According to Ying, artists like Thelonious Monk and Charles Mingus are among her musical influences, along with Led Zeppelin and the Rolling Stones. In 1998, she cut a track with Charles Neville of the Neville Brothers, with Neville on sax and Yang Ying on erhu.

The Monk influence can be heard in the beautiful piece, "'Round Midnight," a classic of western jazz re-imagined through the exquisite timbre of the erhu. Tom Paynter is featured on piano, Jeff Magby on drums, and Ben Taylor on upright bass. The sound is so pure it could make a grown man cry.

The influence of Charles Neville can be heard in tunes that approach country western music, with a Creole twist. "Funky Chinese Jig" is an imaginative combination of tribal music from southwestern China, with a bit of Nashville funk.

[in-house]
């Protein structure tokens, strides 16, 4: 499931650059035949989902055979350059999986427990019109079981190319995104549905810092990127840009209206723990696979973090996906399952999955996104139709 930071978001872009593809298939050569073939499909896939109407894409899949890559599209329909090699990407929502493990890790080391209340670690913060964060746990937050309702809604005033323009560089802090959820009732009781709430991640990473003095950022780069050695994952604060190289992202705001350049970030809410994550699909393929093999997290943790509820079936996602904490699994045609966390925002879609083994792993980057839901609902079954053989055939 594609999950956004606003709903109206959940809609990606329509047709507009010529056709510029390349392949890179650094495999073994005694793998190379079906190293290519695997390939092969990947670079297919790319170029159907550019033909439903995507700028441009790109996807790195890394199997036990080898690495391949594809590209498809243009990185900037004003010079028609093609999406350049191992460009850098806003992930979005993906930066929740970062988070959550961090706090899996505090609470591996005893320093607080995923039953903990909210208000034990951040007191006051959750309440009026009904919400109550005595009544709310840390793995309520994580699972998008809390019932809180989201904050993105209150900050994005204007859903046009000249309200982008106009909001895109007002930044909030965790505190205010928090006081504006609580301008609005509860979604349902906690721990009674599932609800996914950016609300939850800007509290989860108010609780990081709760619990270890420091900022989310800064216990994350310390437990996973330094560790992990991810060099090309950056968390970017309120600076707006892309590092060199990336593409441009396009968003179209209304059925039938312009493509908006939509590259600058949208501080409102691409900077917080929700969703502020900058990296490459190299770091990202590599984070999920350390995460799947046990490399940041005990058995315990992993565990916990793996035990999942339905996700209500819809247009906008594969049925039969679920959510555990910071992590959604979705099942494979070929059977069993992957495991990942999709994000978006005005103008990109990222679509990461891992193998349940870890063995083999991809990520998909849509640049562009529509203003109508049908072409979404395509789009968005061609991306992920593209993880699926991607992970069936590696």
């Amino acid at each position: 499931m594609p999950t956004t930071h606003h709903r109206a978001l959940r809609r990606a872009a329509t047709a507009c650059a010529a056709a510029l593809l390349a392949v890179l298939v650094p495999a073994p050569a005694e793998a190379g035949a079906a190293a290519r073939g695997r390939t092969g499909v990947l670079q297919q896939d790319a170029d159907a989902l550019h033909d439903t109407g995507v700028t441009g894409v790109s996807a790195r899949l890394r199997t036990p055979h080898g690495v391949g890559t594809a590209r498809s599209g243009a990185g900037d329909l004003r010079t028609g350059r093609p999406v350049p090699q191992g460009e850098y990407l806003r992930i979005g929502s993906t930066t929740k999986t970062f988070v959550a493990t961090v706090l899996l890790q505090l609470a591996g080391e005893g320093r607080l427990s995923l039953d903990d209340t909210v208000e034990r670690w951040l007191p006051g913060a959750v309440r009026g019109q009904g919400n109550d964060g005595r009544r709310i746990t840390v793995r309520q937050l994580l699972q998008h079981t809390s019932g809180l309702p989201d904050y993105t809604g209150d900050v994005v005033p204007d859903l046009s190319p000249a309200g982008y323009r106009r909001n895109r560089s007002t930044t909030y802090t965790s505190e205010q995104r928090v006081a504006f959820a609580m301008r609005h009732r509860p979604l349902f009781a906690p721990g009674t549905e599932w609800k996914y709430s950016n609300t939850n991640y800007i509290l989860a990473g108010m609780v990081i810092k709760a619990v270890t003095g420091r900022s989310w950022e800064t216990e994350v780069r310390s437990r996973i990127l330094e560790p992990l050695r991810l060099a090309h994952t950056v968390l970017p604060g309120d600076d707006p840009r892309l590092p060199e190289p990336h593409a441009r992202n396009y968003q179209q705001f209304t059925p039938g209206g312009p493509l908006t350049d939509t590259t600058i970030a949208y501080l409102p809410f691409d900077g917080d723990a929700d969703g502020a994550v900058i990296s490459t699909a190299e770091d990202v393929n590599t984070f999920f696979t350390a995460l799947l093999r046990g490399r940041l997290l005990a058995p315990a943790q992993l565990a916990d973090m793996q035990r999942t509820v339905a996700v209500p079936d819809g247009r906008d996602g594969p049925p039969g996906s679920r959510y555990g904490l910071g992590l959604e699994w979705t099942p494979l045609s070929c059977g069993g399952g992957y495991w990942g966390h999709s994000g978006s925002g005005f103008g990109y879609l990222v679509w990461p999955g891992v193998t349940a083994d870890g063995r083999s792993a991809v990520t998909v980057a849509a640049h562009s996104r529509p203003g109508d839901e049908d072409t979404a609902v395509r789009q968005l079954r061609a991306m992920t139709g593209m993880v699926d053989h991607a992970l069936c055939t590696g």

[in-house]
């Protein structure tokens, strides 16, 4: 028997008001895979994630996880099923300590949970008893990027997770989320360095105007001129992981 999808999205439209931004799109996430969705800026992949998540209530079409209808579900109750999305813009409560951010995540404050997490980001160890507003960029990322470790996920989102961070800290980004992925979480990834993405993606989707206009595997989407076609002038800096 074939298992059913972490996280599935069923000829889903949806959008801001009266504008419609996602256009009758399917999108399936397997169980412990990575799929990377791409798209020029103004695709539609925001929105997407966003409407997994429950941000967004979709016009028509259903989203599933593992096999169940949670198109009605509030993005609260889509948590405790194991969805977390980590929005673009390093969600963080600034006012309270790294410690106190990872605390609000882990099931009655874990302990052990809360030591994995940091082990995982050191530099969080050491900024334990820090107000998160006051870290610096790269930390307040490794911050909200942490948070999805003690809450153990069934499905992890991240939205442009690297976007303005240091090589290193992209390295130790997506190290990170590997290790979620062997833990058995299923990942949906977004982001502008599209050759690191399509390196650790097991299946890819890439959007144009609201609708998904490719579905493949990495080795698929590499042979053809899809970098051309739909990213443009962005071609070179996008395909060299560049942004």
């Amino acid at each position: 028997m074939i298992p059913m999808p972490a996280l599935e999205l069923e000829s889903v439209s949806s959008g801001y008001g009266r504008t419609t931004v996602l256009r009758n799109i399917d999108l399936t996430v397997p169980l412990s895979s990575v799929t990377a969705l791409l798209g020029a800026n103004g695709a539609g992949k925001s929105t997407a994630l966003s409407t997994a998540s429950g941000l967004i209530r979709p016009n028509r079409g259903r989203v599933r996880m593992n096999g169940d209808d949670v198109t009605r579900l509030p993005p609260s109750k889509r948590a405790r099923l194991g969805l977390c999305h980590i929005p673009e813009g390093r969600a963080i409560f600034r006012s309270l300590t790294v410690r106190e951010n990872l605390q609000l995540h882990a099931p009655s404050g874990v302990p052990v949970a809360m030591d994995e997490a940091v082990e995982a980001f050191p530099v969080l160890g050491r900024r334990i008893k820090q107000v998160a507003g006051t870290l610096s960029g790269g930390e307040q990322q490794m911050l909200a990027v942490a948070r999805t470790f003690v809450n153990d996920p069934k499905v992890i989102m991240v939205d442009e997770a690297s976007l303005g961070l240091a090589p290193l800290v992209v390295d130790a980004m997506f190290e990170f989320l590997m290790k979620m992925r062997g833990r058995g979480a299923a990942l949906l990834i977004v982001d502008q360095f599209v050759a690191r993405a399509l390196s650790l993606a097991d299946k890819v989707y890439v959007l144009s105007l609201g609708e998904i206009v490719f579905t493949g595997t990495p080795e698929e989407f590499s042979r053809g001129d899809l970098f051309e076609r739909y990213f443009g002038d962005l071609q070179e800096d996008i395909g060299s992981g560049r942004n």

The album also includes traditional pieces composed for erhu, such as "Sai Ma" ("Horse Race") or the folk song, "Jiang He Shui" ("River of Tears").

The caliber of musicianship on Blurring Boundries, is superb; its exquisite resonance puts the work, without a doubt, at the top of the musical food chain.

Blurring Boundaries was created by Wensar Records, produced by Yang Ying, recorded by Ben Taylor, Mark Rubel and Yang Ying, mixed by Yang Ying, and mastered by Blaise Barton.

-JENNY SOUTHLYNN - phamphletpress.org.

"Virtuosity beyond impressive technical achievement"

Ying's virtuosity goes beyond impressive technical achievement. The expressive power of her playing truly transcends any challenges that might exist for an audience to experience an unfamiliar instrument and an unknown repertoire. It was clear to me and everyone that I've spoken with that Ying won over the audience. They were deeply moved by her performance. - WTTW-11 TV Producer Dan Andries